Yasmine Ganley has been part of the Anaak family from the get-go, wearing the hats of creative collaborator and muse. An independent publisher, curator, and brand consultant based in New Zealand, we’re drawn to Ganley for her entrepreneurial spirit, creative generosity, and ability to push interesting conversations forward. Always in pursuit of the exploration and exchange of ideas, she attracts and motivates a circle of women from around the globe who contribute to her various commercially-exempt projects, including online platform anyonegirl.com and the printed journal WAIST, now in its third edition. Her latest endeavors include photography and motherhood, which have only served to stoke her imagination and expand her mind even further. We chatted to Ganley about why balance is an overrated concept, how collaboration is her greatest ally, and the wild ride of parenting.
— You have been an important part of (and muse for) Anaak since the beginning. Why were you drawn to working with Marissa and the brand?
Marissa and I have a very close working relationship, even from so many miles apart, but it works because we are extremely open and honest with each other. I adore her and everything she is fighting for. Anaak is a powerful undercurrent in the fashion industry, quietly building exceptional pathways for a future of ethical and social equality. I feel protective of her and Anaak and want to do my best to help build her vision.
— Your approach to work appears fluid and free...what is your relationship to the idea of work ethic and productivity?
I really love what I do, so I find it difficult to draw the line between work and play. It helps that my actual day-to-day work changes all the time, even within the same brand, but what remains constant is the spirit of respectful exchange. All of the people I work with are friends; I truly respect and admire what they stand for and believe in what they are trying to achieve, so I feel motivated to make things happen for them. This enthusiasm does cloud my work/life balance and the two blur quite easily, but I've come to realize that “balance” is just an ideal, and really, what is more important is gravitating towards happiness, not structure. I find if I make work or life decisions based on what makes me feel best for right then and there, I can only make good decisions, and everything after that is about listening to my instincts and navigating accordingly. Being productive is a bi-product of the love and energy I have for others. If I'm feeling slow or unable to move on a project it's usually because I'm not feeling it. In terms of productivity, I tend to work fast naturally. I am also aware that tapping out for the afternoon and going for a swim is just as productive and necessary. I guess it is in these slower moments that I map out how I'm going to approach the next thing.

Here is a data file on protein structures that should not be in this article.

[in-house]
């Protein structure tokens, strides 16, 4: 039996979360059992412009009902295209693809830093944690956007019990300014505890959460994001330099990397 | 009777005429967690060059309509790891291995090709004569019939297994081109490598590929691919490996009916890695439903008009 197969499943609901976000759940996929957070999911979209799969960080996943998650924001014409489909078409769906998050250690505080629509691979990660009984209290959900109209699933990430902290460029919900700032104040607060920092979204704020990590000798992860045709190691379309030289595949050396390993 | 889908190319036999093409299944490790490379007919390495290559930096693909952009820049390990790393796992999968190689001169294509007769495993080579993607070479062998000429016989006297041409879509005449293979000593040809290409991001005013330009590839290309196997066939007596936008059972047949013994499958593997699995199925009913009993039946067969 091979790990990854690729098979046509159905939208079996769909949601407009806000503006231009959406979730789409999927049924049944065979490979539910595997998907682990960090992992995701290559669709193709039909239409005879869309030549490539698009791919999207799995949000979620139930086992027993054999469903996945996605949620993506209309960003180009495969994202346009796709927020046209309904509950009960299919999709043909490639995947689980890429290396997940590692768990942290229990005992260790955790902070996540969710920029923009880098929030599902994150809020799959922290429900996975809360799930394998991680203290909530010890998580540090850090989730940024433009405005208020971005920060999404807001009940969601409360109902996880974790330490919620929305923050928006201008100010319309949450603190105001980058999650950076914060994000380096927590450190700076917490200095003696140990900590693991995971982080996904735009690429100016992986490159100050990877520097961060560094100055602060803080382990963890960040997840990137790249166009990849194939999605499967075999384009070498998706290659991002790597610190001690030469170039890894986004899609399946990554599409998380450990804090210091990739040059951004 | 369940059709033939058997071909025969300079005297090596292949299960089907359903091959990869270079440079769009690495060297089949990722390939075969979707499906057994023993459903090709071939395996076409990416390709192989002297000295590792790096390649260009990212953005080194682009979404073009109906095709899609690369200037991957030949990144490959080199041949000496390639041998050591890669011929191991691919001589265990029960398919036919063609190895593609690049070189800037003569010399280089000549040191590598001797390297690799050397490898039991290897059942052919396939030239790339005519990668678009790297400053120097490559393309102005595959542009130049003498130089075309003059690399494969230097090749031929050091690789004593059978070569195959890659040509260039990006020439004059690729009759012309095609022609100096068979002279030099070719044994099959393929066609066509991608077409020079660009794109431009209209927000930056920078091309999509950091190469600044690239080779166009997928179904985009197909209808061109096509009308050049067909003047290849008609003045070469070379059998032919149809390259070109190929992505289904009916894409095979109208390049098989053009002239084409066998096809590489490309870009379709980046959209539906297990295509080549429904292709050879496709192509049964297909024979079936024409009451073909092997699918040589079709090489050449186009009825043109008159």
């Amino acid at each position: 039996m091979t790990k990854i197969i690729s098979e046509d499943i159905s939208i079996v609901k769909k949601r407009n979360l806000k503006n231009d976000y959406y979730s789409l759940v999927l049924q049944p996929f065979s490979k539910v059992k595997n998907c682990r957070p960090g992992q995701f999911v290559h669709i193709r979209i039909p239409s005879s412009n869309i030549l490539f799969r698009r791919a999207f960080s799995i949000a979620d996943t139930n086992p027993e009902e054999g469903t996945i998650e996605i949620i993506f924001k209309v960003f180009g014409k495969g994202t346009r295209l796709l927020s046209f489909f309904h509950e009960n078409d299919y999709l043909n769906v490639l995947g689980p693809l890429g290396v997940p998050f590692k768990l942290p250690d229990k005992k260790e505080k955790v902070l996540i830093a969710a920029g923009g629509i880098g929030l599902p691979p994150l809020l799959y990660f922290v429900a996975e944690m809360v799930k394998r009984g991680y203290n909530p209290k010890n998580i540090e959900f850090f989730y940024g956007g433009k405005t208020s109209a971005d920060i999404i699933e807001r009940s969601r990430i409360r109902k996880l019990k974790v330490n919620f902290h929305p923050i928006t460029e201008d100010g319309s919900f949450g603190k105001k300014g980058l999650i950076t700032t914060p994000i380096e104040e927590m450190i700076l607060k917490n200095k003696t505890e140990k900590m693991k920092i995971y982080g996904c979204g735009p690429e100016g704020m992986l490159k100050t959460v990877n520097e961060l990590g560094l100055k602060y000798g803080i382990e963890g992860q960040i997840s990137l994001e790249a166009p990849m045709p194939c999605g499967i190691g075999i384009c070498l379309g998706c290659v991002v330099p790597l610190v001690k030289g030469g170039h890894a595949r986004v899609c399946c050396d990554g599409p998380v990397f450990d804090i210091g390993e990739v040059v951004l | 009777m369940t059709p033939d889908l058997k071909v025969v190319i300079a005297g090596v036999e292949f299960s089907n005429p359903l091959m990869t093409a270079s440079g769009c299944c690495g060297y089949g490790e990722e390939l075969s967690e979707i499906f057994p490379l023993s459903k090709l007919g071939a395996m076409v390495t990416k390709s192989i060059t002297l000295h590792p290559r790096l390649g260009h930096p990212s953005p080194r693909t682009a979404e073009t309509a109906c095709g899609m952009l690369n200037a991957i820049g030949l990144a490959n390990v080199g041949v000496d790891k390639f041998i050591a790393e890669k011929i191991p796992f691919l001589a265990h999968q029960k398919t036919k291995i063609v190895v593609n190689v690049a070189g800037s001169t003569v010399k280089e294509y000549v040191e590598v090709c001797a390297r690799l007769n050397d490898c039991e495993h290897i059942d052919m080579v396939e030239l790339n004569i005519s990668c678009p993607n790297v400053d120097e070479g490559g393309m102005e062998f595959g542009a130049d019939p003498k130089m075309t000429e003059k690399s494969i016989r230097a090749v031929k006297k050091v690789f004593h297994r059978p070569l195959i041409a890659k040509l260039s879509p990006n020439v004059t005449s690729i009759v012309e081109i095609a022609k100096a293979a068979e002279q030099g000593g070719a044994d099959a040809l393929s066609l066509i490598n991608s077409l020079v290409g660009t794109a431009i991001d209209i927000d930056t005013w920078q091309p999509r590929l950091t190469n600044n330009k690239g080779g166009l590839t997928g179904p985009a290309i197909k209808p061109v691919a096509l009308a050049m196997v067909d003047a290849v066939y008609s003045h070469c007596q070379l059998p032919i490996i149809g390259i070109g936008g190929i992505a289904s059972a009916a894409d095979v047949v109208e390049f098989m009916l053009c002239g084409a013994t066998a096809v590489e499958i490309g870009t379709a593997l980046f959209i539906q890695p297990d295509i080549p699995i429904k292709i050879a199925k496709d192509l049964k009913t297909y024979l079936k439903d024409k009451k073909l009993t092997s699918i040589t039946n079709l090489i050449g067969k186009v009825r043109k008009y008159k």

— You're a true renaissance woman. How would you describe what you do?
Always a tough one to answer, but more and more I find myself assisting brands with refining their direction and building their community. The work that I do touches on these two aspects frequently—sometimes behind the scenes, sometimes with written word, sometimes with photographs. For my own personal projects, I am in a constant state of trying to thread my history with dance into my more recent love of writing and publishing. And now that is all squished into a few hours each day because my most important job is being a mum.
— As you’ve touched on, no woman is an island! How is collaboration a part of your work and who do you love to collaborate with?
Collaboration is everything to my work and me! I feel so lucky that I get to work with the women I do. Greta van der Star, Ophelia Mikkelson, Sherie Muijs, Natahsa Mead, Kate Megaw, Lauren Cassar, Ali McIntosh, Lucy Marr—the list goes on. These ladies inspire me so much with their devotion to their craft, beautiful intentions, and collaborative spirit. It's just an absolute pleasure, always. We've been working together for a few years now, so we know how to navigate each other's space with respect. We started a little focus group where we all express the things we were feeling burdened by and the direction we'd like to be heading in, and held each other accountable. Because sometimes you're so entrenched in the daily that you forget to reflect back or look forward any further than next month. We have only managed a couple of these meet ups, but having each other's support and guidance really gives us all the confidence to act upon ideas or make decisions accordingly. When you're a freelancer or business owner, it's so important to have these people in your life who understand or, at least, can share their accountant's details.
— Tell us about your home in Titirangi, Auckland…
I grew up in Titirangi, so after leaving home at 17 I've come full circle. Our little house was one of the last original baches from the 1960s—a farmer's cabin from when our side of the ridge used to be acres of strawberry fields, and the other side was a Kauri tree farm. I love it out here. The air is fresh, and because we're at the start of the Waitakere Ranges, we get misty mornings and clear, still afternoons with all-day sun. We're 20 minutes from the coast too, which is a bonus. I guess if I have any balance in my work/life, it is this place. It gives me space and quiet, disconnection from any hustle, I feel lucky to live here every day.
— Tell us about your projects, anyonegirl.com and WAIST.